Faculty Profile

Dr. Nicholas E. Baker, Ph.D.

Nicholas E. Baker, Ph.D.

Professor, Department of Genetics

Professor, Department of Developmental & Molecular Biology

Professor, Department of Ophthalmology & Visual Sciences

Harold and Muriel Block Chair in Genetics

Director, Division of Molecular Genetics, Department of Genetics

Areas of Research: Cell-cell signaling during development that controls tissue size and morphology. 'Cell competition' that selectively eliminates suboptimal cells from mixed populations of cells growing at different speeds.

Professional Interests

Nicholas E. Baker, PhD

PhD 1986 MRC Laboratory of Molecular Biology, Cambridge UK

Postdoc HHMI & Department of Molecular Cell Biology, UC Berkeley

Albert Einstein College of Medicine 1991-present

 

Regulatory genes that control translation, cell competition, and neuronal development

 

One of the unresolved questions in biology is that of how organs grow.  It is thought that cancer and neurodegenerative diseases involve defects in these fundamental processes. 

Genetic studies can be used to uncover new genes controlling tissue growth and maintenance, and to characterize their roles in vivo.  Our current research uses Drosophila and mice to address new mechanisms of growth regulation.  Important topics and the regulation of ribosome biogenesis and translation, cell competition, and the role of caspase enzymes in non-apoptotic process that control neuronal development and function.

Ribosomes are essential for growth.  Interest is accumulating in how their biogenesis and function are regulated, both during growth and in neurodegenerative disease.  We have discovered novel signaling pathways activated by defects in ribosome assembly.  We are studying the molecular signaling mechanisms involved, and how they are conserved in mammals, where ribosomal proteins are affected in several diseases and also appear to act as tumor suppressors in multiple cancers.

When organs contain mixed populations of cells, for example through somatic mutation,  ‘cell competition’ can eliminate less fit cells through selective apoptosis.  Our studies show that ribosomal protein genes play a key role in targeting cells for elimination by cell competition.  Because ribosomal protein genes are distributed across almost all chromosomes, they can serve as markers for large-scale genetic changes.  Our studies show that cell competition is a mechanism that can remove cells that have become aneuploid or acquired other large-scale genetic changes, and may be important in preventing birth defects and cancer.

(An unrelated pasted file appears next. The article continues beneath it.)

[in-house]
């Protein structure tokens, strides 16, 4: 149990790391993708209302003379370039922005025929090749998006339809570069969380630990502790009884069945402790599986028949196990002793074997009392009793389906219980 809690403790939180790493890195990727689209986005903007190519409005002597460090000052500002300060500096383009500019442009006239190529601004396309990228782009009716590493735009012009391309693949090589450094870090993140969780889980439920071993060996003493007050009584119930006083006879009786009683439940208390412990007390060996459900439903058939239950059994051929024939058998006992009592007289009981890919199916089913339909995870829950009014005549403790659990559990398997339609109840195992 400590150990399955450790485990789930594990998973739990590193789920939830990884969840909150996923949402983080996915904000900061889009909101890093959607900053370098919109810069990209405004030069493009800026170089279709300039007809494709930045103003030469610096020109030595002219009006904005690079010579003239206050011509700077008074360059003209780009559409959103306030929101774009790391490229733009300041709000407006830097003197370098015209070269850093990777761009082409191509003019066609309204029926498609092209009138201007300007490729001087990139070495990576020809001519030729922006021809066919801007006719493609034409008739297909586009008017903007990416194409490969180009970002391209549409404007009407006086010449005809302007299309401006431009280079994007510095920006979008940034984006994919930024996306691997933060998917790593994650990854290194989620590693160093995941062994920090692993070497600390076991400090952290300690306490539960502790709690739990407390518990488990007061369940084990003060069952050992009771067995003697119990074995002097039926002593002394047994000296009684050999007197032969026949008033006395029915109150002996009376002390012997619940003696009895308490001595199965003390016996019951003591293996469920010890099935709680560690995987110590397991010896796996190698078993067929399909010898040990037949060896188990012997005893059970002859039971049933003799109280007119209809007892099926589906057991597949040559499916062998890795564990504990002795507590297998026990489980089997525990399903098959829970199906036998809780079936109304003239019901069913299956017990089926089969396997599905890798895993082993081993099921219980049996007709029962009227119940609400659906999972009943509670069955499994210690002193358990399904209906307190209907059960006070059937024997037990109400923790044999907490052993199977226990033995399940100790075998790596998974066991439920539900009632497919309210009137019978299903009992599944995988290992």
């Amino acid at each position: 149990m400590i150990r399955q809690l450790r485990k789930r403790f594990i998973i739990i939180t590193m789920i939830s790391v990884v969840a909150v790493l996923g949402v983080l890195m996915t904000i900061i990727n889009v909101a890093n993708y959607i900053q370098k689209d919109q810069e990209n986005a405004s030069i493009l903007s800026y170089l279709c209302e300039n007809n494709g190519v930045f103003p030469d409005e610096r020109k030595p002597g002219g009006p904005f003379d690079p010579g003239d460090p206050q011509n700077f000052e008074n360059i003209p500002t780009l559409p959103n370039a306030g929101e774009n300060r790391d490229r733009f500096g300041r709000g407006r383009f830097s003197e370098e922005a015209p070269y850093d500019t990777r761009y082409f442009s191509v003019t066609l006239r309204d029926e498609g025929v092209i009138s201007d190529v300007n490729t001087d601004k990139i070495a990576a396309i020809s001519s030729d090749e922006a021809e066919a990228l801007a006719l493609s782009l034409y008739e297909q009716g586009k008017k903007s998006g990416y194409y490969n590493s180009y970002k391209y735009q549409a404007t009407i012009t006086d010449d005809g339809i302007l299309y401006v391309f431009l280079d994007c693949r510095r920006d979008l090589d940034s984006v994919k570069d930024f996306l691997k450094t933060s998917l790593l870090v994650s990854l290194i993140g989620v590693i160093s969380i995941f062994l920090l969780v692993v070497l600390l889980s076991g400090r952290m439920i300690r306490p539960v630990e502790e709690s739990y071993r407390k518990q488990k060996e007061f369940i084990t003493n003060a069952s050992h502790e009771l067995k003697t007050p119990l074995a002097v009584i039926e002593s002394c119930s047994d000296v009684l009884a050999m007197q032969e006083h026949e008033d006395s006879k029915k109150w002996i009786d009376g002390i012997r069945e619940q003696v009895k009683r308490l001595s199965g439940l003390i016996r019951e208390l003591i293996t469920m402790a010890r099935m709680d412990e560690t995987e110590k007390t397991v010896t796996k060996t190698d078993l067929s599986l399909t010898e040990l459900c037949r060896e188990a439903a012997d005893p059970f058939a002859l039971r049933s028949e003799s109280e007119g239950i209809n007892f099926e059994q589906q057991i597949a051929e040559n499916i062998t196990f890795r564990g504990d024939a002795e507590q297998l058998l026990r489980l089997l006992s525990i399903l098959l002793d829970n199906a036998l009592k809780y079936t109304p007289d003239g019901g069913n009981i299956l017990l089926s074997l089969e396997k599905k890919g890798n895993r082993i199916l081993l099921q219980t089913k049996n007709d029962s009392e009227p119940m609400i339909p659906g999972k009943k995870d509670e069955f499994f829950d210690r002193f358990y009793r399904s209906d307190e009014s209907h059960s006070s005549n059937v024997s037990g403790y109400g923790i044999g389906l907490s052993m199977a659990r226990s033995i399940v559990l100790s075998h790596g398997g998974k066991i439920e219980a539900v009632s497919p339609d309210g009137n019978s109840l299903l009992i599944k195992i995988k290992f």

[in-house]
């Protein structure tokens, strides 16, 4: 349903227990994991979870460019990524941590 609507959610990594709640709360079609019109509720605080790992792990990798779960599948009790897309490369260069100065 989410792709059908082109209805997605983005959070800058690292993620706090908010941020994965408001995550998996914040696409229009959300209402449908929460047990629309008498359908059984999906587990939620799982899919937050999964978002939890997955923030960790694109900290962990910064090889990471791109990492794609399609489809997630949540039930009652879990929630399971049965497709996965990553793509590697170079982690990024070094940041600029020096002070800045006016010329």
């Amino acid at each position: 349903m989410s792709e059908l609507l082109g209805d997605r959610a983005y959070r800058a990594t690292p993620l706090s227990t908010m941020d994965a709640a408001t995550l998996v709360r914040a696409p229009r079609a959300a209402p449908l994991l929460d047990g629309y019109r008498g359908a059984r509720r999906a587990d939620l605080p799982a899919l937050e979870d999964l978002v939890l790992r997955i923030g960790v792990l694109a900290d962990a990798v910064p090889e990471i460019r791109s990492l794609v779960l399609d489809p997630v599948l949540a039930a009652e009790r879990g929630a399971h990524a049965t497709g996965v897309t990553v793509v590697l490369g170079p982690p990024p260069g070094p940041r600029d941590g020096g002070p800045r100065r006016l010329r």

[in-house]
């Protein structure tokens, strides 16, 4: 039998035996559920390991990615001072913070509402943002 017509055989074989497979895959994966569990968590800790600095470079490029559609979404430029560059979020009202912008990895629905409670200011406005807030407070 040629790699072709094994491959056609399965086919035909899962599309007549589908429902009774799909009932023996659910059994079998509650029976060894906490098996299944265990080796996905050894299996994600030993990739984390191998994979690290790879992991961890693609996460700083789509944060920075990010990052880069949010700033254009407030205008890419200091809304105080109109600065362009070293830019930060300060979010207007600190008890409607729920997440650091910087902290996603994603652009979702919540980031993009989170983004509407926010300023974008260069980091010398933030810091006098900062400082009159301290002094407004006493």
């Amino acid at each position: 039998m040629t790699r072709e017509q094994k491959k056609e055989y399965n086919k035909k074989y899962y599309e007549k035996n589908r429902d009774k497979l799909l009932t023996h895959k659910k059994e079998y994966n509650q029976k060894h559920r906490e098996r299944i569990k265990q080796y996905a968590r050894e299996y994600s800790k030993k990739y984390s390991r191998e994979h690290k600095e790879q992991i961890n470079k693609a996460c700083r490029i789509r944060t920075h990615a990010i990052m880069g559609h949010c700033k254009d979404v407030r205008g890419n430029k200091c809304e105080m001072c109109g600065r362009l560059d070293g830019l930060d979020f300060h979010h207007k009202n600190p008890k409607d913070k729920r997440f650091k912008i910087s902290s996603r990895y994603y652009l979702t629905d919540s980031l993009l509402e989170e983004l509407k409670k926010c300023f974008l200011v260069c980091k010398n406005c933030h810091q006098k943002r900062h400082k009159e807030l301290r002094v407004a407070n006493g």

Proneural bHLH proteins are the master regulators for most neuronal differentiation.  We have found that defects in bHLH expression activate the Hippo pathway of tumor suppressors, which in turn activate caspase enzymes in non-apoptotic processes that appear to control neuronal cell fate specification as well as morphogenesis of axons, dendrites and synapses.  Some of the homologs of these genes are implicated in schizophrenia, suggesting these mechanisms may be relevant to brain diseases.

Also please see our website at http://www.einstein.yu.edu/labs/bakerlab/

 

 

Selected Publications

 

Selected recent publications 

Lee, C.H., Kiparaki, M., Blanco, J., Folgado, V., Ji, Z., Kumar, A., Rimesso, G., and Baker, N.E. (2018) A regulatory response to ribosomal protein mutations controls translation, growth, and cell competition.  Dev Cell, 46, 456-469.

Baker, N.E., and Brown, N.L.  (2018) All in the family: neuronal diversity and proneural bHLH genes.  Development, 145: dev159426.

Li, K., and Baker, N.E.  (2018)  Regulation of the Drosophila ID protein Extra Macrochaetae by proneural dimerization partners.  Elife 7: e33967.

Kale, A., Ji, Z., Kiparaki, M., Rimesso, G., Flibotte, S., and Baker, N.E.  (2018)  Ribosomal protein S12e has a distinct function in cell competition.  Dev Cell 44, 42-55.

Baker, N.E.  (2017)  Mechanisms of cell competition emerging from Drosophila studies. Curr Opin Cell Biol   48, 40-46.

Wang, L.-H. and Baker, N.E. (2015) E-proteins and Id-proteins: helix-loop-helix partners in development and disease.  Dev Cell 35: 269-280.

Wang, L.-H. and Baker, N.E.  (2015) Salvador-Warts-Hippo pathway in a developmental checkpoint monitoring Helix-Loop-Helix proteins.  Dev Cell 32:.191-202.

Bhattacharya, A., and Baker, N.E. (2011).  A network of broadly-expressed HLH genes regulates tissue-specific cell fates.  Cell, 147: 881-892.

 

 

 

 

More Information About Dr. Nicholas Baker

Baker laboratory

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Albert Einstein College of Medicine
Jack and Pearl Resnick Campus
1300 Morris Park Avenue
Ullmann Building, Room 805
Bronx, NY 10461

Tel: 718.430.2854

Research Information

In the News

USA Today quotes Dr. Nicholas Baker about a recent paper in Nature that found a gene which may be responsible for the color and patterns that appear on insect wings.

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